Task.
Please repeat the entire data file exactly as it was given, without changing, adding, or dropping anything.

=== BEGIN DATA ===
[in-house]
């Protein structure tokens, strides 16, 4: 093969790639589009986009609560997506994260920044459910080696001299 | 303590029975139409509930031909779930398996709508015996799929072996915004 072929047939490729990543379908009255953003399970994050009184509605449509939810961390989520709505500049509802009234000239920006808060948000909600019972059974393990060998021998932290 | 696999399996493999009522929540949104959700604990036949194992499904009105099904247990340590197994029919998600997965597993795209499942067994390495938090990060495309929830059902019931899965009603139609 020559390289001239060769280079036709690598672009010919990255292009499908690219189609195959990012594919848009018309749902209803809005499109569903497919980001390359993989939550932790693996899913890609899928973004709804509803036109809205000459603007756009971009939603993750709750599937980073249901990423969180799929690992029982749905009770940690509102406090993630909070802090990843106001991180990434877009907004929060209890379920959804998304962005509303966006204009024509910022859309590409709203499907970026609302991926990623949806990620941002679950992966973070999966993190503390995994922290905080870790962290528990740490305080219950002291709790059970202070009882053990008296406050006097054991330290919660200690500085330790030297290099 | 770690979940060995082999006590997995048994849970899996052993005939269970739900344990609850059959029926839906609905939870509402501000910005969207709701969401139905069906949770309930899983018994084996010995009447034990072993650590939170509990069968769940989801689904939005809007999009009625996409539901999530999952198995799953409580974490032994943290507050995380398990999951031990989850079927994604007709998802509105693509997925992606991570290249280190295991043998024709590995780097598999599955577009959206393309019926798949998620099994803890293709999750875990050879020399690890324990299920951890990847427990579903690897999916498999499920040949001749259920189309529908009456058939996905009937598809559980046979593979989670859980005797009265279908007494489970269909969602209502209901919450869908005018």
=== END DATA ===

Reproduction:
[in-house]
């Protein structure tokens, strides 16, 4: 093969790639589009986009609560997506994260920044459910080696001299 | 303590029975139409509930031909779930398996709508015996799929072996915004 072929047939490729990543379908009255953003399970994050009184509605449509939810961390989520709505500049509802009234000239920006808060948000909600019972059974393990060998021998932290 | 696999399996493999009522929540949104959700604990036949194992499904009105099904247990340590197994029919998600997965597993795209499942067994390495938090990060495309929830059902019931899965009603139609 020559390289001239060769280079036709690598672009010919990255292009499908690219189609195959990012594919848009018309749902209803809005499109569903497919980001390359993989939550932790693996899913890609899928973004709804509803036109809205000459603007756009971009939603993750709750599937980073249901990423969180799929690992029982749905009770940690509102406090993630909070802090990843106001991180990434877009907004929060209890379920959804998304962005509303966006204009024509910022859309590409709203499907970026609302991926990623949806990620941002679950992966973070999966993190503390995994922290905080870790962290528990740490305080219950002291709790059970202070009882053990008296406050006097054991330290919660200690500085330790030297290099 | 770690979940060995082999006590997995048994849970899996052993005939269970739900344990609850059959029926839906609905939870509402501000910005969207709701969401139905069906949770309930899983018994084996010995009447034990072993650590939170509990069968769940989801689904939005809007999009009625996409539901999530999952198995799953409580974490032994943290507050995380398990999951031990989850079927994604007709998802509105693509997925992606991570290249280190295991043998024709590995780097598999599955577009959206393309019926798949998620099994803890293709999750875990050879020399690890324990299920951890990847427990579903690897999916498999499920040949001749259920189309529908009456058939996905009937598809559980046979593979989670859980005797009265279908007494489970269909969602209502209901919450869908005018």